Whilst out for dinner the other night with Lorraine, we got to talking about the most important event of the UK calendar: The Great British Bake Off. The time when all British people, regardless of age, race and gender, come together and unite over pastries, cakes and all things baked. I’m fairly certain that, if they wanted to, Mary Berry and Paul Hollywood could conquer the world and the whole of Britain would put their differences aside and truly be behind them. I certainly would be. I can honestly say that I miss sitting down on the sofa with my family whilst harshly judging soggy bottoms and dry sponges. I like to think of myself as a relatively good baker, but the truth is I’m just another plain old average Joe next to all of these guys so I’m in no real position to start declaring how good or bad something is. It was upon discussing an old episode surrounding a baked Alaska incident, those British people reading this will identify immediately, that I got to realising just how many quirky and totally British things I truly miss – cakes and the Bake Off are merely just a couple.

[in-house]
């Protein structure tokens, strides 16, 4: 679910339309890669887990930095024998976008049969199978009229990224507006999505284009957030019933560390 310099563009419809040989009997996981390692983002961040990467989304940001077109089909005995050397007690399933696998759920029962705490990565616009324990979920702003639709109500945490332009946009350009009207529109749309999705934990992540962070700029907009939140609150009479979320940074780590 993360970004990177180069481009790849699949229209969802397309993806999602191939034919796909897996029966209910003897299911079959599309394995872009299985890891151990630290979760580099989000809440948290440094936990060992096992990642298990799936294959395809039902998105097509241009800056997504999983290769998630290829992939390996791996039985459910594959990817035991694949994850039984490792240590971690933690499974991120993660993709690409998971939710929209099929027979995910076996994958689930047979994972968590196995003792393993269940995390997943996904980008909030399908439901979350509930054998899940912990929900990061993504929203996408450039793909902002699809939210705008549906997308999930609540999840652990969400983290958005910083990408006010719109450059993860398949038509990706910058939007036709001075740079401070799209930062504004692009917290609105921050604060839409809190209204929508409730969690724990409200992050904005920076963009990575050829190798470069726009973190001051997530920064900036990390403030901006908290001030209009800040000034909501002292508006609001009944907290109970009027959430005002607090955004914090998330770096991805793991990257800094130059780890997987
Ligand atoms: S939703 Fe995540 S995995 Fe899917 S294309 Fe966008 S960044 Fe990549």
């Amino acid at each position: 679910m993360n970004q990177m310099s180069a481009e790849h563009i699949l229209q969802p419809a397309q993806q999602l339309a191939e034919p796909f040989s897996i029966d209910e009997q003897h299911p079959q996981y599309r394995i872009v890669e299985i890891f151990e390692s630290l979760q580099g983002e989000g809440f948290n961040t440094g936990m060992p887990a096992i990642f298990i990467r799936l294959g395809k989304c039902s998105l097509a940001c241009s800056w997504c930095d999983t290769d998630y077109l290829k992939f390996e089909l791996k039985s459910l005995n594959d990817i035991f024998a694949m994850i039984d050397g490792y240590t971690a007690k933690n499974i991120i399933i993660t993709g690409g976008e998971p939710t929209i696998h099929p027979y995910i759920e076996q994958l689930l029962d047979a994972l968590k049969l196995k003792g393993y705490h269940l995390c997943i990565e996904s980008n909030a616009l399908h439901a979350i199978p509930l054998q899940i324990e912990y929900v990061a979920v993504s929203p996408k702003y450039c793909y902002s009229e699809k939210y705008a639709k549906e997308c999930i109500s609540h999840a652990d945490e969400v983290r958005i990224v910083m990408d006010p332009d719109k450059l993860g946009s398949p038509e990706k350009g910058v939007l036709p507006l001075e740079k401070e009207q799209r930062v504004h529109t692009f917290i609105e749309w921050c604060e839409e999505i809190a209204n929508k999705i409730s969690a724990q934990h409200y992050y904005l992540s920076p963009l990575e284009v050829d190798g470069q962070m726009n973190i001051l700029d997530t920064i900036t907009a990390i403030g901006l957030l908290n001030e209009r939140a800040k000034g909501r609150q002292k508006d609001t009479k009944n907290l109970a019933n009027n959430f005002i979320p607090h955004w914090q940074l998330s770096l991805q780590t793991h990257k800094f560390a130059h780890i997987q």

I miss hiking in British hills. I miss standing on the side of slippery mountains, in the pouring rain, with so much cloud that you can’t see two metres in front of you, wrapped tightly in waterproof everything and occasionally stopping to munch on a squished ham sandwich and a pork pie you purchased from the local village butcher before you started your climb. Honestly, those climbs where you’re like ‘why the heck do I enjoy doing this?’ are probably one of my happiest places. And those occasional glorious days where you burn your nose and hike through the beautiful Lake District in a shorts and t-shirt are just enough to remind you that Great Britain has some of the most breathtakingly beautiful and peaceful countryside in the world. Frick, I really miss it.
And I miss coming home from a long hike with my Dad to a good old cup of Yorkshire Tea followed by a homemade roast dinner, with an unhealthy amount of Yorkshire Puddings and gravy.
Let’s not get me started on how much I miss London either. Hong Kong is an amazing city, but I can’t deny just a hint of jealously when I see all my friends’ photos together in London, drinking Pimms in parks on a Sunday afternoon and being all edgy in Shoreditch on a Saturday evening, or the overflow of people in every single pub on a Friday after work.
I’ve been away a year now, and will continue to be away a lot longer, and I haven’t really admitted quite how much I miss Britain as a place – but I really do.